Weary workers endure a service shortage
By Rose Gottschalk
It’s easy to notice the “help wanted” signs popping up in restaurant windows, especially when they have attention grabbers like “student loan forgiveness,” “mentorship programs,” and “free meal with every shift” posted on walls, websites, and counters. The signs all point to a single issue society is facing; the shortage of workers in the food industry.
Restaurants have to pull all the stops in order to bring in job applicators. And after that, they have to try and keep the workers there. These eye-catching advertisements are what keeps workers working, with the incoming and outgoing flow of employees, but restaurants can’t rely on this method if they want to stay open.
“Teenage employment is expected to shrink by 600,000 from 2016 to 2026,” according to Restaurant Dive writer, Alicia Kelso. Teenagers aren’t working in the food industry, and when they do it’s not for long.
For many people, working with food isn’t ideal. Take to any social media platform and there are jokes and memes about the poor treatment of customers and about what insanity workers face in their crazy hours. This industry has become something people look down on, to the point that they refuse to even try working there.
“Declining labor force participation is often a cause for concern as it can contribute to declines in output per capita and may reflect barriers to work or a weak job market,” said Lauren Bauer, Patrick Liu, Emily Moss, Ryan Nunn, and Jay Shambaugh, writers for brookings.edu. “At the same time, the reasons for declining teen labor force participation seem to reflect increasing time spent in school during the summer as well as a decline in labor force participation while in school during the academic year.”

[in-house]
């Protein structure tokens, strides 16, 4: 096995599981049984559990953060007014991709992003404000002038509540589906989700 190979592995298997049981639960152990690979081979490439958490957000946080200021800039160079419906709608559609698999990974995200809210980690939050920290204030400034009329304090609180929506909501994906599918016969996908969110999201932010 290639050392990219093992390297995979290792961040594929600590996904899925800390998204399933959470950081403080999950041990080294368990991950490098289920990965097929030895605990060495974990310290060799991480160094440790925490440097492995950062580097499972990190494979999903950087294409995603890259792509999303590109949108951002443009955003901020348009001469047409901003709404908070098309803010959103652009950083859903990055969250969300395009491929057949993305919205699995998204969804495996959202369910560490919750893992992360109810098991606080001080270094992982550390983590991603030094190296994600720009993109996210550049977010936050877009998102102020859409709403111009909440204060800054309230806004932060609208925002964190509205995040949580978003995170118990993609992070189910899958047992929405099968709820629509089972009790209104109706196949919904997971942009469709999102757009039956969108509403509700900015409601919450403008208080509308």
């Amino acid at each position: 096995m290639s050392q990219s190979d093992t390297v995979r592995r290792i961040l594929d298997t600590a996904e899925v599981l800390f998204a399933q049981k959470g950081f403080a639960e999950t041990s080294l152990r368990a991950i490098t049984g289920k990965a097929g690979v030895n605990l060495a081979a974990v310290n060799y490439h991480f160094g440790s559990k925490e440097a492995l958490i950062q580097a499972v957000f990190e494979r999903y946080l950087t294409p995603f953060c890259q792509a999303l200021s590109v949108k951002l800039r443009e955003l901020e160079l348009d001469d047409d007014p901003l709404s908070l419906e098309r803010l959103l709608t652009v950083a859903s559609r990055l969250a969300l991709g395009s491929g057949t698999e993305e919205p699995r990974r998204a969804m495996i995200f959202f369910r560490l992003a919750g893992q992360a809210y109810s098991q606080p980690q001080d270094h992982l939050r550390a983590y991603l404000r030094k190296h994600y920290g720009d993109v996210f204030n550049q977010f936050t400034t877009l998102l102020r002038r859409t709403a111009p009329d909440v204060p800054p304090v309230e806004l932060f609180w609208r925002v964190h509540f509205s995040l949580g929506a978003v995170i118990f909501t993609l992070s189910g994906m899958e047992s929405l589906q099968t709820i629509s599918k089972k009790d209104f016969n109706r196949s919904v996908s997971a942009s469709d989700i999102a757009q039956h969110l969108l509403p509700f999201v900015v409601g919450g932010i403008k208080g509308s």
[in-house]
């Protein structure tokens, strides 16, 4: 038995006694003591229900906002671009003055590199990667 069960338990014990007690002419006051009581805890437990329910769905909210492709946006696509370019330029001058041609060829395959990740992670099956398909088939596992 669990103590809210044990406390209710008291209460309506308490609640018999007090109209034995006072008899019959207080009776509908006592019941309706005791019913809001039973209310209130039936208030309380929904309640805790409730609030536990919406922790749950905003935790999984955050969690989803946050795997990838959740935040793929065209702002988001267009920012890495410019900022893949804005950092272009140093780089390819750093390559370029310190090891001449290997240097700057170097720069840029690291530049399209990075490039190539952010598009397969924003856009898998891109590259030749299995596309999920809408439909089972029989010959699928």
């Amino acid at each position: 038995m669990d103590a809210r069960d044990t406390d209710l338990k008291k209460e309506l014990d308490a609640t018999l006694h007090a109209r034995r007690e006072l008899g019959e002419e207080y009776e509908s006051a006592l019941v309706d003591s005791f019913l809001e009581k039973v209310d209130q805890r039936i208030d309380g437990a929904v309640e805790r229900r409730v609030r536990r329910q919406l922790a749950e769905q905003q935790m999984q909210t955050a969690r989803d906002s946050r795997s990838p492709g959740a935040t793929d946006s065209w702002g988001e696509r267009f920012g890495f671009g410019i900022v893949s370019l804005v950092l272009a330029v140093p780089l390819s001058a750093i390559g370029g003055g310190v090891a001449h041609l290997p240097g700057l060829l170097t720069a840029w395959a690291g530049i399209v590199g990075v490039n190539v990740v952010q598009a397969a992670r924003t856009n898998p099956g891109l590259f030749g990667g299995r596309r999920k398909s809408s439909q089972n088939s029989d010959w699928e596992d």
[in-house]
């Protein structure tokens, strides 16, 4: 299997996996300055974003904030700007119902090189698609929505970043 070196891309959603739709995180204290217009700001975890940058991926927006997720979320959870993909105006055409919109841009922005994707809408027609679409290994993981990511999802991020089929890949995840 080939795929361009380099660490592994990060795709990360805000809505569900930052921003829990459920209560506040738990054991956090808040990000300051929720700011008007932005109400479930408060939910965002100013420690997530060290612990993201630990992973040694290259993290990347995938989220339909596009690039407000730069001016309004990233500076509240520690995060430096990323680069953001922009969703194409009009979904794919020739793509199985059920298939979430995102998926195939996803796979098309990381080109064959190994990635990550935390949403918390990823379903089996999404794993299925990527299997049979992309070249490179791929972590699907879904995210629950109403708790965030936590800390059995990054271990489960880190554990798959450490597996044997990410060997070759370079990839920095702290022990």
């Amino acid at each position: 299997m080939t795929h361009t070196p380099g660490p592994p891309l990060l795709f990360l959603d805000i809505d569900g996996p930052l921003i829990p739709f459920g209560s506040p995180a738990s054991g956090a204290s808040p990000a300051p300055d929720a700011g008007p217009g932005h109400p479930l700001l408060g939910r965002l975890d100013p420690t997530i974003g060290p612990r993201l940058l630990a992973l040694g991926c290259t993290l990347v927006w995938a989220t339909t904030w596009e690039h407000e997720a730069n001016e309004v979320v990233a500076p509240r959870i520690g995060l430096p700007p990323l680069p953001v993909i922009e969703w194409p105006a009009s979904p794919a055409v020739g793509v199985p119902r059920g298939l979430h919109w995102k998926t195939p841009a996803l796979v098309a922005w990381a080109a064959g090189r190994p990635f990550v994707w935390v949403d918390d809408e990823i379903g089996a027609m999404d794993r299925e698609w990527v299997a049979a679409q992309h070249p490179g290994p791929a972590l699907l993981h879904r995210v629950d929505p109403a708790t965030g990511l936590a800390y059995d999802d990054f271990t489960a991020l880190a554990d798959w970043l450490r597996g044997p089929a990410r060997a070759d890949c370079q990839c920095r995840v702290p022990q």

So there’s a decline in labor force in teenagers, but for a good reason: education. They are going to school to get a better education so they don’t have to work in food service, but restaurants are suffering for it. Not only restaurants, but dining services like on Loras Campus.
“People just don’t want to work nights or weekends,” said Joe Kuhse, chef for the café here on campus. “They want a nine to five job.” Kuhse has been working overtime for over a year now as Aramark has been searching for a night cook.
When Asian and pasta station first closed in the cafe, people were complaining. But it all comes back to the shortage of workers. Without the bodies to properly man the stations, cuts have to be made to save the current workers from stress and working overtime. Unless more people are interested in these jobs, the stations will continue to stay closed.
The usual cooks for these stations, Jacque Frye and Kay Conner, are both transitioning to work in the pub.
“At the end of the day, I was exhausted. Working in the kitchen, for me, is more enjoyable,” Frye said. “It’s also better hours.” She is currently still in the café, covering for Debbie Leach Bechen, who is on medical leave.
So next time you’re in the café, Einstein’s, or the pub, thank the workers. They work hard to make sure students can eat late at night, especially around finals, when you’re up until 1 a.m. writing a paper or up early in the morning to get some extra studying in.